Giant solar power projects now hitting developing world
Large (and sometimes extremely large) solar power projects are getting underway in a number of developing nations in Africa, Asia, and Latin America.
Editor’s note: This is a guest post written by Zachary Shahan, editor of CleanTechnica and Planetsave. The views expressed in this post do not necessarily reflect or represent the views of ABB or its employees.
We all know that China is rapidly developing solar power plants, some of staggering size, but less remarked upon has been the growth of the solar in other developing nations.
India is one prime example. A Memorandum of Understanding (MoU) has recently been signed for 4,000 megawatt (MW) “ultra-mega solar power project (UMSPP).” To put that into perspective, the largest solar PV power plant in operation at the moment is the Topaz Solar Farm in the USA, and it only had 300 MW worth of solar power capacity installed as of January 2014 (550 MW is the projected size of the solar farm once it is complete).
But the UMSPP actually isn’t the most “ultra-mega” project in India. A 5,000 MW solar power project and a 2,500 MW solar power project have also just gotten the go-ahead, via an MoU, in the northern Indian state of Jammu and Kashmir,. Furthermore, India’s finance minister, Shri Chidambaram, announced in February that 2,000 MW of large-scale solar power plants will “soon” be constructed in India (in 2014 and 2015). These will be constructed in 500 MW sections.
India is known for having difficulties implementing ambitious electricity generation plans, but even if a quarter of the above projects were implemented, that’s a ton of solar power!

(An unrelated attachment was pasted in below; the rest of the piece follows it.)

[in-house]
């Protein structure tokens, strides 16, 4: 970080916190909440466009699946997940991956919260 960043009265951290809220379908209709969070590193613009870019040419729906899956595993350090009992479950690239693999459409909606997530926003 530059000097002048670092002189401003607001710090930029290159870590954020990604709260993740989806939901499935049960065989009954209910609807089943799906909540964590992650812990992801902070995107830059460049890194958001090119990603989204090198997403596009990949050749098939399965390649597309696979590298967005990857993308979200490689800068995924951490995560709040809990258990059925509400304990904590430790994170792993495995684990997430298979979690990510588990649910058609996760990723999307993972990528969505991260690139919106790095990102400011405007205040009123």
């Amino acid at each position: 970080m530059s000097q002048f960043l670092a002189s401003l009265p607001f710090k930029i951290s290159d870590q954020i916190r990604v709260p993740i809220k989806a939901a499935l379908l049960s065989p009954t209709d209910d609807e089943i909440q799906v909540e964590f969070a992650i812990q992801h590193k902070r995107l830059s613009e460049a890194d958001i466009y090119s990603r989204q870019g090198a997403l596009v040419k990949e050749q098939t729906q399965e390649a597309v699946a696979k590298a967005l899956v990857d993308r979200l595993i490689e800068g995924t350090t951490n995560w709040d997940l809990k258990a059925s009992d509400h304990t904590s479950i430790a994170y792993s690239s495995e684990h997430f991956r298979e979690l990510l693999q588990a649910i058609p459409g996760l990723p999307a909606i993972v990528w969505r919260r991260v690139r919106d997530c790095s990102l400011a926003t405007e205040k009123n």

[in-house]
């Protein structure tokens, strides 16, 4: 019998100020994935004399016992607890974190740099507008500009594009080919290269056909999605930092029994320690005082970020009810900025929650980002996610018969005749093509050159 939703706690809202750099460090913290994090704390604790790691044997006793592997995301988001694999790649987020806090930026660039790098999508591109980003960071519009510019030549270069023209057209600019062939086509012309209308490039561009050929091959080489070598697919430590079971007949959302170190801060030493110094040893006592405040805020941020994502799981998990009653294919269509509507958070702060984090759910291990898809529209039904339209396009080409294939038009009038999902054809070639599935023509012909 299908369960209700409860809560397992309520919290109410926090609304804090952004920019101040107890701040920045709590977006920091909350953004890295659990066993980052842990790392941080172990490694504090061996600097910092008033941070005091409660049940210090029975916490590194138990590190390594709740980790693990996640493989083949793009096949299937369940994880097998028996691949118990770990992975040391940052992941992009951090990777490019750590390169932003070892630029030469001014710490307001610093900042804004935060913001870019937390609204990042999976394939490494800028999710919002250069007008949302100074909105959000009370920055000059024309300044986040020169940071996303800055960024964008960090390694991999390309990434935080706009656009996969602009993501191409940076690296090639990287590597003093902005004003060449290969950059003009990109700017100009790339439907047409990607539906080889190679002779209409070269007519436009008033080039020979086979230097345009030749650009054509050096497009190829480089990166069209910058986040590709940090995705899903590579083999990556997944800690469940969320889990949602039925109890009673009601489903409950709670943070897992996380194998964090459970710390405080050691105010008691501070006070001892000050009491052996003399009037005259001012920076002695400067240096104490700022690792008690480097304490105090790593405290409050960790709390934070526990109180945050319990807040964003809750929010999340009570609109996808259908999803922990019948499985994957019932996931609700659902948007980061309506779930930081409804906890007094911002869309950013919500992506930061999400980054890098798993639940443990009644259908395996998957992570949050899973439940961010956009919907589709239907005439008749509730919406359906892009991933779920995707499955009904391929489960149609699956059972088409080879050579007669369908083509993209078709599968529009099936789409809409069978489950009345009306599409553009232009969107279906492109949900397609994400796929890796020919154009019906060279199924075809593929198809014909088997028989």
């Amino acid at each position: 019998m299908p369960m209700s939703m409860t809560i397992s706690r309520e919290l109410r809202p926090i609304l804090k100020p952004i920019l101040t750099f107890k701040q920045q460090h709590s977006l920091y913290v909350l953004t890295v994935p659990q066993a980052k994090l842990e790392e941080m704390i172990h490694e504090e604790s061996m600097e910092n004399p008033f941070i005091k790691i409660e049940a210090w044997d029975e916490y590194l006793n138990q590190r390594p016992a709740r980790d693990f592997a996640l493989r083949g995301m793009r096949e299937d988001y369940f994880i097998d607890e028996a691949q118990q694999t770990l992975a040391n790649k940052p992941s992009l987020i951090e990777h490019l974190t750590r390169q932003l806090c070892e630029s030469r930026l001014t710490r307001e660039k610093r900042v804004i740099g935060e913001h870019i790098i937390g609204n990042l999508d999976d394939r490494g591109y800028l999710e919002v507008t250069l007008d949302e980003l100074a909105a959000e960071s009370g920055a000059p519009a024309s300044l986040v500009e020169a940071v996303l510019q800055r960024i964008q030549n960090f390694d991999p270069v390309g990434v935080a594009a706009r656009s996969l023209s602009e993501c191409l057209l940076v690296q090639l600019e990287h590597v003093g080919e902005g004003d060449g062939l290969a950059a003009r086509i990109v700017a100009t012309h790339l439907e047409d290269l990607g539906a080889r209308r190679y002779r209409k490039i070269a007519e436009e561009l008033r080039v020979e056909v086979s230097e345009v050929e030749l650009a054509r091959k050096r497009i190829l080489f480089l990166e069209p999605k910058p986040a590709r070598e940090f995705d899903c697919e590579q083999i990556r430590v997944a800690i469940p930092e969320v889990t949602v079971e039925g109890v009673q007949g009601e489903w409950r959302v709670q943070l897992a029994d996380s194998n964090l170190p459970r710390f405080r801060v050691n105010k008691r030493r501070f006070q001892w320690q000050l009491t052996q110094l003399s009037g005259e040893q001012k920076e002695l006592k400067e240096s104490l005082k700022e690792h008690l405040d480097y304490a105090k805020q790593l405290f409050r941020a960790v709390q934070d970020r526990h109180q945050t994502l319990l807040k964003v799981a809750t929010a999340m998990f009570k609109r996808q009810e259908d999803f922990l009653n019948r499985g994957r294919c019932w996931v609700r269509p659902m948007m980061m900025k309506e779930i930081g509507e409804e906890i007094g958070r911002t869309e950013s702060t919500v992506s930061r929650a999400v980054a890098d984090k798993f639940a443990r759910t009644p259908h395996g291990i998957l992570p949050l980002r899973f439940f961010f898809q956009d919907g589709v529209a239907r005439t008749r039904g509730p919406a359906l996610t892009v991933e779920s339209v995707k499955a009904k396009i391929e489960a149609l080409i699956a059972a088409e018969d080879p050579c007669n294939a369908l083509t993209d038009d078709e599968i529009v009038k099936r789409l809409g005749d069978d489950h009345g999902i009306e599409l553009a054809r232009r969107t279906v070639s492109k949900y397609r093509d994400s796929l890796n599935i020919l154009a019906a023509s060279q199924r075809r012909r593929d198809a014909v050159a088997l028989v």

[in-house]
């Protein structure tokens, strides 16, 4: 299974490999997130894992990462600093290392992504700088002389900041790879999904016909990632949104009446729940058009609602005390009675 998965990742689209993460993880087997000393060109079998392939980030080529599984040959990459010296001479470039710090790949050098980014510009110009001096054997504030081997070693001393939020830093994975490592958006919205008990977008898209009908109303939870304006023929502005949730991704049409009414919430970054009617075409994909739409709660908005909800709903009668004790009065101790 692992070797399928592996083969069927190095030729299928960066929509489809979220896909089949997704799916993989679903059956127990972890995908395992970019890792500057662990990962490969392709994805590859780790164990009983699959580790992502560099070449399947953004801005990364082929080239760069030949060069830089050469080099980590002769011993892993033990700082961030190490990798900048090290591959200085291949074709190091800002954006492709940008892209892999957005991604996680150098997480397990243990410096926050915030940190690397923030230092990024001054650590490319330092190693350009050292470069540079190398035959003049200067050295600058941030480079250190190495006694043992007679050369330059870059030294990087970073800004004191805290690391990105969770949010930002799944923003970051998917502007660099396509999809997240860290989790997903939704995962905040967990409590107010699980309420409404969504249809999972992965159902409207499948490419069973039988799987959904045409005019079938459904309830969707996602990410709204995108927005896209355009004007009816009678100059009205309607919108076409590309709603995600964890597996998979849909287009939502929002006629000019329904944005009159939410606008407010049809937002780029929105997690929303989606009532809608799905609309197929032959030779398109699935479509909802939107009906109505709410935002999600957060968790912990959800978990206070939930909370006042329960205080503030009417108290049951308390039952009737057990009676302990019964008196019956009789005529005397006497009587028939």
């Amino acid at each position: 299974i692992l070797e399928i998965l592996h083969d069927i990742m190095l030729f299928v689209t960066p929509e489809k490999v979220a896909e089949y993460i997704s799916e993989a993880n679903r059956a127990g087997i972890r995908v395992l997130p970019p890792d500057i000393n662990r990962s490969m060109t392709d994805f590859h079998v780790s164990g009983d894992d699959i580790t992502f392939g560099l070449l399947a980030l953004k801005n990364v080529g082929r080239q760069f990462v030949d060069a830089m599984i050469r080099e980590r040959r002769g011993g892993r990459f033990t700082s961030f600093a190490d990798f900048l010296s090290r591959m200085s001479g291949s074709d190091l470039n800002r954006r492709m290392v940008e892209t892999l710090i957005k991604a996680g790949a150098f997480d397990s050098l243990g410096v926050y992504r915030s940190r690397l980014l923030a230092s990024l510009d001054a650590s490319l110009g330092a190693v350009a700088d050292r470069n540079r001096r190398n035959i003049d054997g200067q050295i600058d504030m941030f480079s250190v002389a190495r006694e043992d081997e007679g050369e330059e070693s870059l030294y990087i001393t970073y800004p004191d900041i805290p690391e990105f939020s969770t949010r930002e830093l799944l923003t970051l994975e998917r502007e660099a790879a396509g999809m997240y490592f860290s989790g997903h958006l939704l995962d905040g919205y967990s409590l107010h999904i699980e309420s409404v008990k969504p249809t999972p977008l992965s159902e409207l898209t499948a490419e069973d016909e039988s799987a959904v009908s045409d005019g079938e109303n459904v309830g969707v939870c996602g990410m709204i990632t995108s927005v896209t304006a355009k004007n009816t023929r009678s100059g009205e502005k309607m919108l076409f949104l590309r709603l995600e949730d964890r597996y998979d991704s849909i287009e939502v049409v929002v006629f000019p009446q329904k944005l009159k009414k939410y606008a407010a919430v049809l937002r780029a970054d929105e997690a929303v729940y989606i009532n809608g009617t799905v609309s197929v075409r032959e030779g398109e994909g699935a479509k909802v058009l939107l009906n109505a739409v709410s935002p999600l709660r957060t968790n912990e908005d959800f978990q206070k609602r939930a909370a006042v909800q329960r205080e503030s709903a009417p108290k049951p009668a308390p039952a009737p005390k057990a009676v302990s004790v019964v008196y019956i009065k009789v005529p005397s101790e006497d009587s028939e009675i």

On the other side of the world, Mexico is building the largest solar power plant in Latin America, the 30 MW Aura Solar I, which will reportedly replace an old coal power plant. Mexico has some of the best solar resources in the world, and it is projected to leap into the solar power revolution this year. GTM Research projects that it will quadruple solar power capacity from 60 MW to 240 MW by the end of 2014.
Elsewhere in Latin America, Panama just got its first utility-scale solar PV power plant. But the hottest solar market in the region is undoubtedly Chile. So far this year, two plants have been given the go-ahead: a 300 MW solar PV power project in February, and a 110 MW concentrated solar power (CSP) plant in January. That comes on top of 100 MW of solar PV power that was added to Chile’s grid in January, and an announcement in 2013 that USA-based SunPower would be building a 70 MW unsubsidized solar PV power plant in the country. Deutsche Bank has designated Chile as one of the first markets able to build solar power plants that are cost-competitive with other power-generation options without subsidies (and without internalizing of fossil fuel pollution via pollution taxes).
Large projects are also underway or at least planned in dozens of other developing countries. In Africa, a plan to build 600 MW of solar PV power plants in Ghana was announced in March, and another very large Ghana solar project (totaling 155 MW) is supposed to begin construction this year. Some 300 MW of solar PV farms in Ethiopia are supposed to begin construction soon as well.
This is all the tip of the iceberg. As I’ve stated for years, much of the developing world is going to leapfrog fossil fuel and nuclear power plants and jump right into the solar energy age, just as they leapfrogged landlines and jumped into the age of cell phones. 2014 is shaping up to be a huge year for giant solar power plants in developing countries, but I’d expect 2015 to be even bigger.